La Salada is a territory of new regimes of submission and new places of social innovation. The question is how to also grasp the moments of seeking autonomy and freedom that function as "the permanent backdrop to processes of servitude and (internal and external) colonial hegemony" (18)? With his insistence on reading against the grain, Antonio Negri (2006) states that it is possible to understand migrant cultures and behaviors as constituent countercultures. This implies searching for a definition of labor in which the history of slave-migrants demonstrates a fundamental reality: they are entirely integrated within, but also remain outside of, capital. The potential for an independent political-social reality is at stake.
The Archaic as a Source of Innovation
La Salada exhibits a new composition of labor power — informal, illegal, precarious, innovative, and entrepreneurial — that has become notorious in postcrisis Argentina as the key element of an economic restructuring based on new forms of labor. It also demonstrates the decline of alternative practices challenging wage labor that had emerged from the most radical sectors of the movement of the unemployed.
La Salada and the textile workshops exhibit a singularity: the migrant composition of the labor force, which plays the lead role in this popular economy and is not restricted to a single nationality, brings out, in the extreme, forms of recomposition and transformation in the world of work that overflow its traditional coordinates (formal, waged, masculine, national labor, conceiving of the isolated individual, detached from his or her home and relations of reproduction).
A "communitarian capital" travels with Bolivian migrants and is reformulated, characterized by its ambiguity: it is capable of functioning as a means of selfmanagement, mobilization, and insubordination but also as a means of servitude, submission, and exploitation. However, the archaic is not confined to a traditional custom and usage that would contradict new forms of employment; instead, the operation is more complex: the archaic becomes the input for an absolutely contemporary recombination.
Hence, a unique form of entrepreneurship emerges, promoted by the informalization exploited by the textile workshops and continued in La Salada, which places value on domestic-communitarian elements, bringing dynamics of self-management into play and nurturing concrete political networks.
A Vitalist Pragmatic
To understand the dynamic of the migrant labor force, I will focus on the power of decision making and will to progress that mixes the Foucauldian definition of the migrant as an investor in himself or herself with the utilization of communitarian capital. This is a vital impulse that deploys a calculus in which a rationality based on the desire for personal and family progress is superimposed onto a repertoire of communitarian practices. A second, complementary hypothesis is the specifically postmodern articulation of the communitarian with the post-Fordist productive world: its capacity to become a labor attribute, a specific type of qualification, for the migrant workers from the Bolivian highlands who have come to Buenos Aires. In being put to work, the communitarian becomes a source of a pragmatic versatility that crosses borders and is capable of adaptation and invention.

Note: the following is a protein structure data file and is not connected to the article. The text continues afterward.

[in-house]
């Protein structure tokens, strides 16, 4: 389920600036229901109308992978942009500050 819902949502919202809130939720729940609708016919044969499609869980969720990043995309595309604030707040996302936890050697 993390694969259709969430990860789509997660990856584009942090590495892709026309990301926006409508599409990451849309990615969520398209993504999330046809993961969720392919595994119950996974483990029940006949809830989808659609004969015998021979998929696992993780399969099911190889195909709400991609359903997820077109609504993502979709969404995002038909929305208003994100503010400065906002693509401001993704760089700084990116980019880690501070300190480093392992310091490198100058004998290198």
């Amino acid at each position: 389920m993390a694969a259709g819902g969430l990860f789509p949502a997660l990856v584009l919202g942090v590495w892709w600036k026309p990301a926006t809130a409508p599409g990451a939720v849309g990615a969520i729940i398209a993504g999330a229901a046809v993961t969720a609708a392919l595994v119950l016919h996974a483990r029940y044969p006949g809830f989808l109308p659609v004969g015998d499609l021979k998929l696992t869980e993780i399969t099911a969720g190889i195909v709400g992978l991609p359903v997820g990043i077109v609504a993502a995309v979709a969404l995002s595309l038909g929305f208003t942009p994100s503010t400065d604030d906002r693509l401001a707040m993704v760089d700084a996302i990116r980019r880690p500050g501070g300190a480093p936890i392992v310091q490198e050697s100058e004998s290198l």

Excerpted from "Neoliberalism from Below"
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Table of Contents
Acknowledgments vii Introduction. Neoliberalism from Below: A Perspective from Latin America 1 1. Between the Proletarian Microeconomy and the Transnational Network: La Salada 29 2. Between La Salada and the Workshop: Communitarian Wealth in Dispute 78 3. Between Servitude and the New Popular Entrepreneurship: The Clandestine Textile Workshop 108 4. Between the Workshop and the Villa: A Discussion about Neoliberalism 153 5. Between Postnational Citizenship and the Ghetto: The Motley City 178 6. Between Populism and the Politics of the Governed: Governmentality and Autonomy 218 Conclusion. Neoliberal Reason 234 Notes 237 References 257 Index 271
What People are Saying About This
“Verónica Gago represents the incredibly exciting voice of Latin American critical thought at its very best, and with this book she emerges as the foremost analyst of popular economic practices. Neoliberalism from Below consecrates Gago as a new cartographer of popular practices, a philosopher of difference and a pioneer of a renewed kind of philosophical anthropology of the economy. Her voice announces with prescient vision the coming of a new Left.”
“Combining a sophisticated ethnographic analysis with philosophical nuance and an original theorization of neoliberalism, Verónica Gago offers a thought provoking and impeccably pursued analysis of the social, economic, and political processes that have shaped Latin America over the last decade.”
"This is a great book and one that we need to understand the neoliberal economy at ground level—and to do so for a wide range of processes, from the very complex to the rather straightforward. Verónica Gago is a master at making visible how sectors we might think only dwell in the rarified heights of finance do actually cross borders and enter the domains of the poor.”